Showing need doesn’t just have to be when more people seeking services than what’s available. It can also include offering different types of programs than what already exist in the area.

For example, the Recovery Center in Missoula included in its application that it wants to expand into treatment homes for pregnant women in St. Ignatius, Perkins said.

Recovery Center Missoula

Recovery Center Missoula included in its application that it wants to expand into treatment homes for pregnant women in St. Ignatius.

In eastern Montana, Brenda Kneeland, chief executive officer of Eastern Montana Community Mental Health Center, said her organization sought state approval in five counties where it already had mental health services to be able to add the option of chemical dependency treatment.

“Many clients we serve have co-occurring disorders, so to have one provider who can treat both their mental health and substance abuse treatment needs makes sense,” Kneeland said. “Continuity of care allows for improved clinical outcomes.”

Medicaid reductions

Seven providers are still working with the state on their applications, 11 have gotten temporary approval, and seven have been fully approved.

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The interest has been steady, even as Medicaid rates have been cut 2.99 percent because of statewide budget reductions passed during a special legislative session in November. The state health department has had to enact cuts to targeted case management for people with substance use disorders, and a pending proposed administrative rule could bring more changes to reduce the agency's budget.

Albert said the cuts frustrate her because she wants to see more state support for treatment instead of reductions.

“I really, really think there needs to be more state support behind the treatment that is being provided to our population instead of taking funding away or limiting the amount of treatment,” Albert said.

Though new providers often have more flexibility and can adapt to the cuts better than existing centers, Albert said she still has to contend with things like college debt.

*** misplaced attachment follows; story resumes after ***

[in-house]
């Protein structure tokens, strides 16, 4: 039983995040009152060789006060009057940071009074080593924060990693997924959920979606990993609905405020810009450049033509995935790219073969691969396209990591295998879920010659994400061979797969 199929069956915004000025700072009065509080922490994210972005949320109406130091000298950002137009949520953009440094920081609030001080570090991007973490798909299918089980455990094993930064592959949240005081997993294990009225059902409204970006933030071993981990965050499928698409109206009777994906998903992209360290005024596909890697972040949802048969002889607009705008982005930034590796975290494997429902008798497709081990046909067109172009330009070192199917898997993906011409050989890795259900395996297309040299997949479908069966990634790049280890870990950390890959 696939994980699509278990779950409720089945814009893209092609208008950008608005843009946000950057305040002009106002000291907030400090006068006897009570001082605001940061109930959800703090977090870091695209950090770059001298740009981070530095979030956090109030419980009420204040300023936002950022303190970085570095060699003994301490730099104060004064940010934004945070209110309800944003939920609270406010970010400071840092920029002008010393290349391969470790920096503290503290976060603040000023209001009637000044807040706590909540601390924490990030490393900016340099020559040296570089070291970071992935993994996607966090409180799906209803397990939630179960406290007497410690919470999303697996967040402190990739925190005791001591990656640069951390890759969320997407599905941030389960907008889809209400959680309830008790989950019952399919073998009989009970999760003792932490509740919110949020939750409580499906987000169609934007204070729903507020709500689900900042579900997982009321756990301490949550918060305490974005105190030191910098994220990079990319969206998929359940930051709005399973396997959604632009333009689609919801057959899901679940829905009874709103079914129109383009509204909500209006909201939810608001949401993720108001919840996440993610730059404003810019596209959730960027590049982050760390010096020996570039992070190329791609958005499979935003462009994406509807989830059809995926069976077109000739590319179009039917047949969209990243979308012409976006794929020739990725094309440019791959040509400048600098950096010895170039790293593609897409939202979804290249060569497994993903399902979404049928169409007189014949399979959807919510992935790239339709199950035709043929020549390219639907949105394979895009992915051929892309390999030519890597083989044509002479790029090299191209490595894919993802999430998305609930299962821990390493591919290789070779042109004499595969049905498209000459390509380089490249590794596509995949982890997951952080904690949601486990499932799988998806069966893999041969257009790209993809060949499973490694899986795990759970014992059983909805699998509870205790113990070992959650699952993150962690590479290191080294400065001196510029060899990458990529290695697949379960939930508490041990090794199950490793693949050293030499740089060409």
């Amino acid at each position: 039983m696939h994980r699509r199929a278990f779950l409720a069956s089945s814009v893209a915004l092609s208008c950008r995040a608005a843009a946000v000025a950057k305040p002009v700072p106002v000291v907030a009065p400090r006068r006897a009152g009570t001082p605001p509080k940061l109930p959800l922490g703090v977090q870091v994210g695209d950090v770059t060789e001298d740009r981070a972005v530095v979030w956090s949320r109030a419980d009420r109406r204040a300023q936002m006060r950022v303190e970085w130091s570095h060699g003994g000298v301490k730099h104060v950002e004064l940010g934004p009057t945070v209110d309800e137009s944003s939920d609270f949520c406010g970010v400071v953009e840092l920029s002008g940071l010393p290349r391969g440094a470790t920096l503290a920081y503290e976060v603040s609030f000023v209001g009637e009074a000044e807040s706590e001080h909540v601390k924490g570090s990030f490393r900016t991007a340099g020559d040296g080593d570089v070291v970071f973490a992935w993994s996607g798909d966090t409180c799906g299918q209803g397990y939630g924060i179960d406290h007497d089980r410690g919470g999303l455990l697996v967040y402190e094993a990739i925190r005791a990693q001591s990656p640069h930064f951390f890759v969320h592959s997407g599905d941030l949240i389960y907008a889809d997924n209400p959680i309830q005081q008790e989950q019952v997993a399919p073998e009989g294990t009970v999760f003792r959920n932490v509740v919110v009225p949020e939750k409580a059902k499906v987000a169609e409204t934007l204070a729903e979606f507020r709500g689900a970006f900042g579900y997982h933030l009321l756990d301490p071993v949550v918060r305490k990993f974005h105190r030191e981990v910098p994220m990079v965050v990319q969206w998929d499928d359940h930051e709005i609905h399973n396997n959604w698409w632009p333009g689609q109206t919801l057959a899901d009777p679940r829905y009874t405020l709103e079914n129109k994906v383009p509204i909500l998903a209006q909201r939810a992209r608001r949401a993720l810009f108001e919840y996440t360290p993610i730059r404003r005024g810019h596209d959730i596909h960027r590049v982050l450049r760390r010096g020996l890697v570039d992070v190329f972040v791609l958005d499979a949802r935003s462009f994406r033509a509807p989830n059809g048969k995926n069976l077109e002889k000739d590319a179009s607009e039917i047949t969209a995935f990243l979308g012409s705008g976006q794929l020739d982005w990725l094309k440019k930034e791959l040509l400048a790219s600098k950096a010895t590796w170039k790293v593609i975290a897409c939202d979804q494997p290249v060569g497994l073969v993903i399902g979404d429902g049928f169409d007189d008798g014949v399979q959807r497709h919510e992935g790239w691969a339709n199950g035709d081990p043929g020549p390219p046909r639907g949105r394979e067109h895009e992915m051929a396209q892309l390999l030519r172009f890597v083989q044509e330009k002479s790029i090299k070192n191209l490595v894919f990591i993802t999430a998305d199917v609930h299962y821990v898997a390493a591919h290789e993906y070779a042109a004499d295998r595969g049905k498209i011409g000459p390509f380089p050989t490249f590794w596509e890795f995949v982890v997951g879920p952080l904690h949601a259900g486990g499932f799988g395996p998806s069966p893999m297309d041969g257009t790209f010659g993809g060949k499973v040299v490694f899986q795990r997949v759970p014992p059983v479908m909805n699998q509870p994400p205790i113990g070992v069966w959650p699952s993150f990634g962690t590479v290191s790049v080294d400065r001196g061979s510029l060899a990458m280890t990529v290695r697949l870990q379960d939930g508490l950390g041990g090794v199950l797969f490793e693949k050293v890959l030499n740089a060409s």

“Yes, we can be adaptable because we’re not used to having the higher rates come in. However, it still has to be worth the counselor’s time. … It’s just not fair as a provider; if you’re going to provide good, quality services, you should be paid accordingly.”

Like many providers around the state, Kneeland said her center is working to adjust to lower Medicaid reimbursement rates and learn about the proposed rule changes.

“We have a lot of very committed clinicians and staff,” Kneeland said. “ … I am confident that our agency will meet any challenge we are presented with and we are moving forward as planned with expansion of substance abuse treatment services in these counties.”

Barnard said that other than targeted case management rates for people with substance use disorder, rates for chemical dependency treatment services were not specifically cut. She added that the complexity of the proposed rules has also caused confusion.

What the department does propose to do through rule-making, she said, is bring the rates paid for those services in line with the rates paid for similar services for people with mental health issues.

“I know providers are frustrated by that,” Barnard said. “There was a lot of confusion about the proposed rule.”

Barnard also said that providers are worried a change in the proposed rules would limit the number of therapy sessions a person can get to 12 a year, but Barnard said sessions won’t be capped as long as providers document their client’s need.

That change also makes Montana compliant with national guidelines on intensive outpatient treatment, Barnard said.

She's optimistic about the number of centers that have applied in the first year since the state law was changed.

“It’s good to see we’ve almost doubled the number of providers," she said. "It’s good to see providers want to access Medicaid and want to serve more people in the counties across Montana. It’s really good that people want to provide outpatient therapy because it’s one of the lowest levels of care, and hopefully we have people who get care before they show up in the emergency room.”

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State Bureau reporter for The Independent Record.